So [Tenacious D guitarist] Kyle Gass didn’t help out on this one?
Kyle? No, not on this one. Much to his chagrin. Apparently I’m in deep shit with him. ‘Cause I said, “Look, dude, I’m doing a rock and roll movie and it may destroy the D.” And he said, “Look, no problem, as long as you get me a juicy role.” And there is no role. He’s not playing a role, and he’s not doing any of the writing in any of the songs. But you know? We’ve got the D movie coming up next, and he’ll have plenty of things to do in that one.
What’s up with the Tenacious D movie?
I think it’s going to be the definitive rock-comedy movie. Non-rockumentary, of course. Obviously no one will ever touch Spinal Tap for that. But ours is gonna be the fucking Holy Grail of rock comedy movies, in narrative style.
Will there be a lot of dramatic scenes?
Of course. It’s going to be way overdramatic.
Can you tell me anything specific about the movie?
I can tell you that it’s going to be called Tenacious D in The Pick of Destiny. And I can tell you that it’s the ultimate rock and roll quest. But that’s really all I want to say. Along the lines of Lord of the Rings, but set in today’s times. I’ll tell you this: It starts before there was a D, and you get to see the creation of the D, and then our first quest.
That’s good. Because that would lead to a sequel.
That’s when you get the sequel money.
Precisely. But we’re not doing it for a lot of money. This is a labor of love. This is the one where I think, I just want to make sure I get this one done before I die, because this is gonna be my thing.
I think your original audience really is looking forward to the D movie. That could be what brings them back.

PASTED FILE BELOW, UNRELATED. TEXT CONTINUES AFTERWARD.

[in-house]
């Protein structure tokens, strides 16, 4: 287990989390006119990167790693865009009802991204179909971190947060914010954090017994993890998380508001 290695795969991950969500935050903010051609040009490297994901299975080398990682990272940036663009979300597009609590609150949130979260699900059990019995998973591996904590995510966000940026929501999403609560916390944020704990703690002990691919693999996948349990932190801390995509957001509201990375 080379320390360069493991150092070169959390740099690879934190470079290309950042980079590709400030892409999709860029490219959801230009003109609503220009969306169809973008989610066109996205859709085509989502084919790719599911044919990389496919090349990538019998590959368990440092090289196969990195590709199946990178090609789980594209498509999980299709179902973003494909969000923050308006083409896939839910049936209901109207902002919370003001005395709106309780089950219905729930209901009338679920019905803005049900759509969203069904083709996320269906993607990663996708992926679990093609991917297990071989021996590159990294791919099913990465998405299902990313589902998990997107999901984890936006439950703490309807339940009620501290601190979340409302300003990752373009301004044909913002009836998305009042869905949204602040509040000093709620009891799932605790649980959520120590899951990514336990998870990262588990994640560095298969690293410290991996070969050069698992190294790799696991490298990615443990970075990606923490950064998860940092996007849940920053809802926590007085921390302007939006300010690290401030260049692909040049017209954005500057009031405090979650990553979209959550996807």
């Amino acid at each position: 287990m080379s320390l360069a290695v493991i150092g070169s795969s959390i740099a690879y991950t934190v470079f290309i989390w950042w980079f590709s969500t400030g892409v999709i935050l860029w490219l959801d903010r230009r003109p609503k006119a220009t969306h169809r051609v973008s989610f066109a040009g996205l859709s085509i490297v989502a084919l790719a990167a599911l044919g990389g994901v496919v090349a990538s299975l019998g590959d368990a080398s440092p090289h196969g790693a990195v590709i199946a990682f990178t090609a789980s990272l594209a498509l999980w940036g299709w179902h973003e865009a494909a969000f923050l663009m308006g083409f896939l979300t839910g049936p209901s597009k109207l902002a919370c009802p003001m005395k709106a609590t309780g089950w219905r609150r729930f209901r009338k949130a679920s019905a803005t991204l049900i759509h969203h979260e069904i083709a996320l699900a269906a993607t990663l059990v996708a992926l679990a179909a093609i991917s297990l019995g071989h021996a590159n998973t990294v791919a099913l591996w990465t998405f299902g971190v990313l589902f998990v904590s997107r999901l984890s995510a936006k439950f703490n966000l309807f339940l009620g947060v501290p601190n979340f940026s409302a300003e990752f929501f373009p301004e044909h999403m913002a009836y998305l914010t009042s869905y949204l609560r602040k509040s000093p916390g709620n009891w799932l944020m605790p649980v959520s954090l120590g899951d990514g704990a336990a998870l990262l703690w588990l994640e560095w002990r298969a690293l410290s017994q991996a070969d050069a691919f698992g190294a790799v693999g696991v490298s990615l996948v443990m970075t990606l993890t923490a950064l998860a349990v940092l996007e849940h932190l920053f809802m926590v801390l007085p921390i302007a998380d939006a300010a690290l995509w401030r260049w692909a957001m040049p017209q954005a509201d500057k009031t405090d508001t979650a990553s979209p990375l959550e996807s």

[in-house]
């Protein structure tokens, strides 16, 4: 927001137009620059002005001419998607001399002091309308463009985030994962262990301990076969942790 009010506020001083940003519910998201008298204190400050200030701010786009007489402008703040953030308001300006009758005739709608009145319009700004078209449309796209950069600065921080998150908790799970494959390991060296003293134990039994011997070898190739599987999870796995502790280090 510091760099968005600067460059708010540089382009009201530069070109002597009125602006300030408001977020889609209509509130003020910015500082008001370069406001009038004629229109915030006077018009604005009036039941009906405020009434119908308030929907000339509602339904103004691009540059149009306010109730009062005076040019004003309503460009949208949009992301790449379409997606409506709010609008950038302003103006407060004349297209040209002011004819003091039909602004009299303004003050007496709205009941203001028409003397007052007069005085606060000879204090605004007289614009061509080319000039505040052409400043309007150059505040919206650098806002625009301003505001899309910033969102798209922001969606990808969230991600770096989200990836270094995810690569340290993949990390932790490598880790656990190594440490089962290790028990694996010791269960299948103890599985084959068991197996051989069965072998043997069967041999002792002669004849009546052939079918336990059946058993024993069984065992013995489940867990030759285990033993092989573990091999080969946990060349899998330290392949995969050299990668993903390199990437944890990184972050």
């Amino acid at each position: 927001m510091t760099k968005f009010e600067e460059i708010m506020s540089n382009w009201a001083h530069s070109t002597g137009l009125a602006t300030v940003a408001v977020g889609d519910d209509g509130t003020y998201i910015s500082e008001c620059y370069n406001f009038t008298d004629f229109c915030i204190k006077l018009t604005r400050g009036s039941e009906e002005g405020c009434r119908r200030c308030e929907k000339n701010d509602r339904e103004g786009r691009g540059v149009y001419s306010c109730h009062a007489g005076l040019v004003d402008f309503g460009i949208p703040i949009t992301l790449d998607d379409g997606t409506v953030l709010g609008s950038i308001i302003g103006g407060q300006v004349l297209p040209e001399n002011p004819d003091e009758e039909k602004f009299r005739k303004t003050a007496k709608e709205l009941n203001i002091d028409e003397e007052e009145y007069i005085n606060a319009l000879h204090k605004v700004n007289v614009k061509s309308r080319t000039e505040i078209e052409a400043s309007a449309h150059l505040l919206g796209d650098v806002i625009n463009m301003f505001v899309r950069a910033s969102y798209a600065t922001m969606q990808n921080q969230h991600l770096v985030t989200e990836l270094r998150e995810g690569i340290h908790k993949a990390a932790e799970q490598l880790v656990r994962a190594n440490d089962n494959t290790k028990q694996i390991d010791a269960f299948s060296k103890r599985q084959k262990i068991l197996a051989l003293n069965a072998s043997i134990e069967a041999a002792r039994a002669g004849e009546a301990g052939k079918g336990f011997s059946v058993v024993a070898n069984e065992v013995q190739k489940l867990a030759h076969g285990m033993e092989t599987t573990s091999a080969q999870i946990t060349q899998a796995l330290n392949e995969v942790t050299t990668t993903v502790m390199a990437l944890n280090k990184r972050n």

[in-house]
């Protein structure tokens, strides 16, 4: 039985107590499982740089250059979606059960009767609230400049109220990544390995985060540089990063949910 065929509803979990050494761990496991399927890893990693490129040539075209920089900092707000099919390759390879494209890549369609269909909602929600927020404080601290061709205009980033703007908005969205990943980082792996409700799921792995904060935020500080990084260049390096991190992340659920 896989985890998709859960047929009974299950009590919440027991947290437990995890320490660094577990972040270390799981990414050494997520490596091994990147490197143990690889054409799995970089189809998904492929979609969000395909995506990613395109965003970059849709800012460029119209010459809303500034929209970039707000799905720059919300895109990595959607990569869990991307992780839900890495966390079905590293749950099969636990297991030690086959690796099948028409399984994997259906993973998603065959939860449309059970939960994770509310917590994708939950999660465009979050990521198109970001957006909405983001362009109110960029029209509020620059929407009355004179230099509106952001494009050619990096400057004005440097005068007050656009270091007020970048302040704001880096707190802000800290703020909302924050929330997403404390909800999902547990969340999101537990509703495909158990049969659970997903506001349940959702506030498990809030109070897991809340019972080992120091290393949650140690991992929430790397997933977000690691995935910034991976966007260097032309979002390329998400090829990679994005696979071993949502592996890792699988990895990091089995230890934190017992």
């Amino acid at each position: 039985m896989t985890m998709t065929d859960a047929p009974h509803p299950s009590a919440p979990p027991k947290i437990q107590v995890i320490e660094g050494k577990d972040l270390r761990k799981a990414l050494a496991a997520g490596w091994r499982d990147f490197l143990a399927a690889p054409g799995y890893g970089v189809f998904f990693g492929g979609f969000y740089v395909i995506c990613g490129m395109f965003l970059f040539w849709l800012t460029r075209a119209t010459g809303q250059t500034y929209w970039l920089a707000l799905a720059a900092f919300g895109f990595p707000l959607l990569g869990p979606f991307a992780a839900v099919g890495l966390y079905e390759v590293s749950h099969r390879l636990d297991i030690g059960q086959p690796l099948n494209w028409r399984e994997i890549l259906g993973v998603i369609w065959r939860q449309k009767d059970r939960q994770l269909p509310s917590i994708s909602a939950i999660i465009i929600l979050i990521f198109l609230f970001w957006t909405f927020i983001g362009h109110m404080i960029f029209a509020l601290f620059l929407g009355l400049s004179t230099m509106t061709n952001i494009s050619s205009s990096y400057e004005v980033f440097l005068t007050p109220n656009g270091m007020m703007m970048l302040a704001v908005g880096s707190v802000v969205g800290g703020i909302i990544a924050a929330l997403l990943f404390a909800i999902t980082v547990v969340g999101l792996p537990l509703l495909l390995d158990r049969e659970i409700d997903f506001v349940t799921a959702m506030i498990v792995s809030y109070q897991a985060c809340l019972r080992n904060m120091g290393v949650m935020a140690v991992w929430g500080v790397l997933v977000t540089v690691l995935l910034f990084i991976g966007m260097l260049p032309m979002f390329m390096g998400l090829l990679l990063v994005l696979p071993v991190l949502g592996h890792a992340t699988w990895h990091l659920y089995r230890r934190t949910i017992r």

Yeah, well, that’s my big redemption song or something. But I’ll never please all those fucking people.
Who are you looking to cast?
We really want Rob Zombie for one role. I should really stop talking.
Okay, back to School of Rock. Have you ever worn a costume like this before?
[Pointing to shorts] Like this? No.
What do you think of it?
I mean, my legs are muscular. I think it’s gonna sell some tickets. I’ve been told that the tie is kick-ass. It’s a little ill-fitting. I would never wear this out of choice. It’s uncomfortable.
Have you had fun working with the kids?
I have. I like the kids. I’ve learned from them.
What have you learned?
I haven’t learned anything. I was just saying that. I thought it sounded good. But I do like ’em. Actually I did learn how to play the game Sticks.
So in relation to all the rock movies of the past, where does this fall?
I never think of the rock movies, I always think of the children’s movies. I think this falls somewhere between Willy Wonka and Bad News Bears. So you gotta call it Bad News Chocolate Factory. Or Willy Wonka Bears. Or just School of Rock. I hope this movie isn’t like Kindergarten Cop. That bums me out, just the idea of it.
How different was it working with kids than other things you’ve done?
The kids, they’ve got an innocence and a magic?. What was that thing Michael Jackson said? [In Jacko voice]If you told me that all the children in the world had died, I would jump out of the balcony. That would be it for me. The funny thing about that is, who cares about you? If all the kids in the world died, no one is gonna wanna know: what did Michael Jackson do?
What do you think people will say when this comes out?
They’re gonna say. “Oh my god. You gotta check out Jack Black’s legs. They’re so muscle-y. He’s like Conan from the waist down.”
[Laughs] I hope they’re gonna say it’s funny. I hope all the jokes get through.
Do you think they’re going to market you as the new Emilio Estevez, from The Mighty Ducks?
Shitballs, I hope not.